IOM Somalia Programmatic Overview 2020

Established in 2006, IOM Somalia has set a strong record on the delivery of frontline services to crisis-affected populations, while steadily developing models and partnerships for longer term recovery and migration governance.
For the past 15 years, IOM Somalia has committed itself to the principle of humane and dignified treatment of crisis-affected populations in an ever-changing environment, while strengthening partnerships for improved resilience, recovery and migration governance.
Somalia has among the most complex migration landscapes in the world. Millions of Somalis have endured decades of crises driven by persistent insecurity and recurrent natural hazards, which have contributed to a constant flux of individuals from their communities. 2020 was a particularly difficult year for Somalia due to the triple threat of COVID-19, flooding and the desert locust infestation. The COVID-19 preparedness and response dominated most of the interventions in the country, whilst the humanitarian situation remained critical due to recurrent climatic shocks, ongoing conflict, and poor access to basic services and livelihood opportunities. These crises have forced people to be internally displaced, with over 2.9 million considered to be most vulnerable as many of them have exhausted their coping mechanism. On the other hand, thousands of Somalis are returning from the diaspora and contributing to ongoing efforts in sustaining and rebuilding the country.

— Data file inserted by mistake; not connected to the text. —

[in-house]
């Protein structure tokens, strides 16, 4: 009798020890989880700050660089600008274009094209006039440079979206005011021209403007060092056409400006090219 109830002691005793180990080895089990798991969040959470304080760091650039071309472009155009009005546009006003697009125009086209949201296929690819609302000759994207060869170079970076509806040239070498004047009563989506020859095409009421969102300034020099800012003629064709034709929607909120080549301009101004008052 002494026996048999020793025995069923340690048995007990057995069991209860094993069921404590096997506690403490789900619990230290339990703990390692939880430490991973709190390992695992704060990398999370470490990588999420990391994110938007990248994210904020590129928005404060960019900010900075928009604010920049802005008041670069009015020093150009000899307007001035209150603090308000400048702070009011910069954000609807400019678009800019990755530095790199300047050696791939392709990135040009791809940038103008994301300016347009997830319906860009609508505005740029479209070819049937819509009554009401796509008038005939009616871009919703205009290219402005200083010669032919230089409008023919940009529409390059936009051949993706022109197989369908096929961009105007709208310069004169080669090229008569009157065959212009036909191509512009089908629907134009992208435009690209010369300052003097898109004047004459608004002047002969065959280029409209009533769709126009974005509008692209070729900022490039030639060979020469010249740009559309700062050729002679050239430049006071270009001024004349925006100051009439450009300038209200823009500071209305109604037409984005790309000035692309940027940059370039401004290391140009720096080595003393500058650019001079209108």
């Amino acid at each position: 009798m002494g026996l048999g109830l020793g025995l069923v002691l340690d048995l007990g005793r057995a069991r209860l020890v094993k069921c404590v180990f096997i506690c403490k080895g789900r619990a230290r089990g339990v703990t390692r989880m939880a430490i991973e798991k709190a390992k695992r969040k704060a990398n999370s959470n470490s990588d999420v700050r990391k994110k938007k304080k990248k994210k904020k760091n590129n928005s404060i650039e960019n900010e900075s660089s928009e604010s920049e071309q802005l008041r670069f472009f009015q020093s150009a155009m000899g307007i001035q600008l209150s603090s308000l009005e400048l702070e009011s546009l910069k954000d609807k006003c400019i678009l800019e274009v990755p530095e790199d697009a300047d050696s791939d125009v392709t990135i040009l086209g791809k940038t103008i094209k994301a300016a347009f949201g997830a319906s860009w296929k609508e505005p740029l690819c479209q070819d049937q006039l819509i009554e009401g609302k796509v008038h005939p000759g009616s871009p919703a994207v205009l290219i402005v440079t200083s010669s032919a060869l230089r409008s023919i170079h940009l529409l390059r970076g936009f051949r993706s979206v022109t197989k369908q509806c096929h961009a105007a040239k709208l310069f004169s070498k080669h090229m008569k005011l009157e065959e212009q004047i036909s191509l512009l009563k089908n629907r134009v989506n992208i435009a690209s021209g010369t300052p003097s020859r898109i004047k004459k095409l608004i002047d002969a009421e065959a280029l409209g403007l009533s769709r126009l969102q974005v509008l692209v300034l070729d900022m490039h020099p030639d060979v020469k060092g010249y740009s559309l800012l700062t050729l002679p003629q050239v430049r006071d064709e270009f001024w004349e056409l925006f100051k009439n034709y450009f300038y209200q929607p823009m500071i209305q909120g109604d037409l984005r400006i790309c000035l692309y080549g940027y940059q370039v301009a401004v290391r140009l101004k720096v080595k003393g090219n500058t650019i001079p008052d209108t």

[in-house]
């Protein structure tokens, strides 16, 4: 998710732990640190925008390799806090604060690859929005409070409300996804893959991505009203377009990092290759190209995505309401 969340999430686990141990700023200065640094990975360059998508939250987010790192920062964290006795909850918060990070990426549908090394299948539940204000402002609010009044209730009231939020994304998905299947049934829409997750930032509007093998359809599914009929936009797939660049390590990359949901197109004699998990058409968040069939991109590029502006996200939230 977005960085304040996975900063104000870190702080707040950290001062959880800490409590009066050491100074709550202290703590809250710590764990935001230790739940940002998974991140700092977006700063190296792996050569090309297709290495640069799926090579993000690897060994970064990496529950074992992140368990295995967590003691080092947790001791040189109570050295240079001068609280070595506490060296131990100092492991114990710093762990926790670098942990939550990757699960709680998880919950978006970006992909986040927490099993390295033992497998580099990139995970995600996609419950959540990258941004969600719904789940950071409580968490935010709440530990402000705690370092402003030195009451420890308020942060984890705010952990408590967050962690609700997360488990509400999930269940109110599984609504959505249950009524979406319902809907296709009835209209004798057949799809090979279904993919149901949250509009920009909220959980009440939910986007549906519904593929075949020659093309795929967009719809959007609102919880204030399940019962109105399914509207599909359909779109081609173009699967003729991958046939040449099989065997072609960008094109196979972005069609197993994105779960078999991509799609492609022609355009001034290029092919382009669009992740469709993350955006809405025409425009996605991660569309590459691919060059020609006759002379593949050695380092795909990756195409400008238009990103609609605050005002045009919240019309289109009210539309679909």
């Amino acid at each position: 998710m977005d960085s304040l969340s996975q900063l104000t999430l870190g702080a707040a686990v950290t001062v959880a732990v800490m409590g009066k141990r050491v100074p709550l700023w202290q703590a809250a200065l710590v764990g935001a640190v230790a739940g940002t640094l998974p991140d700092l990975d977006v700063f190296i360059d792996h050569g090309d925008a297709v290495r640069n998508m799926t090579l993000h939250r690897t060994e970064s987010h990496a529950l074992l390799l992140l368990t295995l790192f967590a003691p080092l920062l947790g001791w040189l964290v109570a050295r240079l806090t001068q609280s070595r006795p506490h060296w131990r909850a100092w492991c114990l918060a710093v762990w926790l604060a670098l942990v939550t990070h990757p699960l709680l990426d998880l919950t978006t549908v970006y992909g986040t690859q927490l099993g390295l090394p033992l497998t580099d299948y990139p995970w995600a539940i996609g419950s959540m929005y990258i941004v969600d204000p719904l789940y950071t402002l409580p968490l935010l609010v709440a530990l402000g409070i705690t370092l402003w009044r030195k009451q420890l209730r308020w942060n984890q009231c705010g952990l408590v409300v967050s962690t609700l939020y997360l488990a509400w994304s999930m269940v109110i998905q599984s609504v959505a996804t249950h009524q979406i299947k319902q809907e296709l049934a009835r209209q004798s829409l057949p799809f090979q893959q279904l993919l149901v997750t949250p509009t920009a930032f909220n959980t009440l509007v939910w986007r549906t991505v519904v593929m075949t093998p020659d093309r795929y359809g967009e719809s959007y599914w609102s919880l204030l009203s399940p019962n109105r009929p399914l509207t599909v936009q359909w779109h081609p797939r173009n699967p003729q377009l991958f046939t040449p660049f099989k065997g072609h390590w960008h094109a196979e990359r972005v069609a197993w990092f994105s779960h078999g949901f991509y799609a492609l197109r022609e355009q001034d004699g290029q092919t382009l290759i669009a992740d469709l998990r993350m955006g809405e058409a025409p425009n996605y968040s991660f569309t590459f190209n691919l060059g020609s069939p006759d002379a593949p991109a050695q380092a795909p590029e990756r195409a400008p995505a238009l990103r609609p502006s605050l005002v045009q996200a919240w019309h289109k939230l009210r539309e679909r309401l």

Furthermore, Somalia is a key source and, to some extent, destination country for migrants in the East and Horn of Africa, as well as the main transit country for migrants from Ethiopia en route to Yemen and onward to the Gulf Cooperation Council (GCC) countries. Every year, the thousands of Somalis and migrants who make hazardous journeys along regional migration routes are exposed to severe protection risks and violation of human rights.
To address the overall migration challenges in Somalia, IOM works closely with the Federal Government of Somalia, regional authorities, the UN, donors and civil society by implementing programmes through three pillars: (1) Preparedness and humanitarian response; (2) Long term recovery and durable solutions; and (3) Migration governance and development. With over 650 staff, IOM Somalia operates from its main office in Mogadishu, seven field offices and eight satellite offices, as well as the Nairobi Support Office in Kenya.

Source: International Organization for Migration

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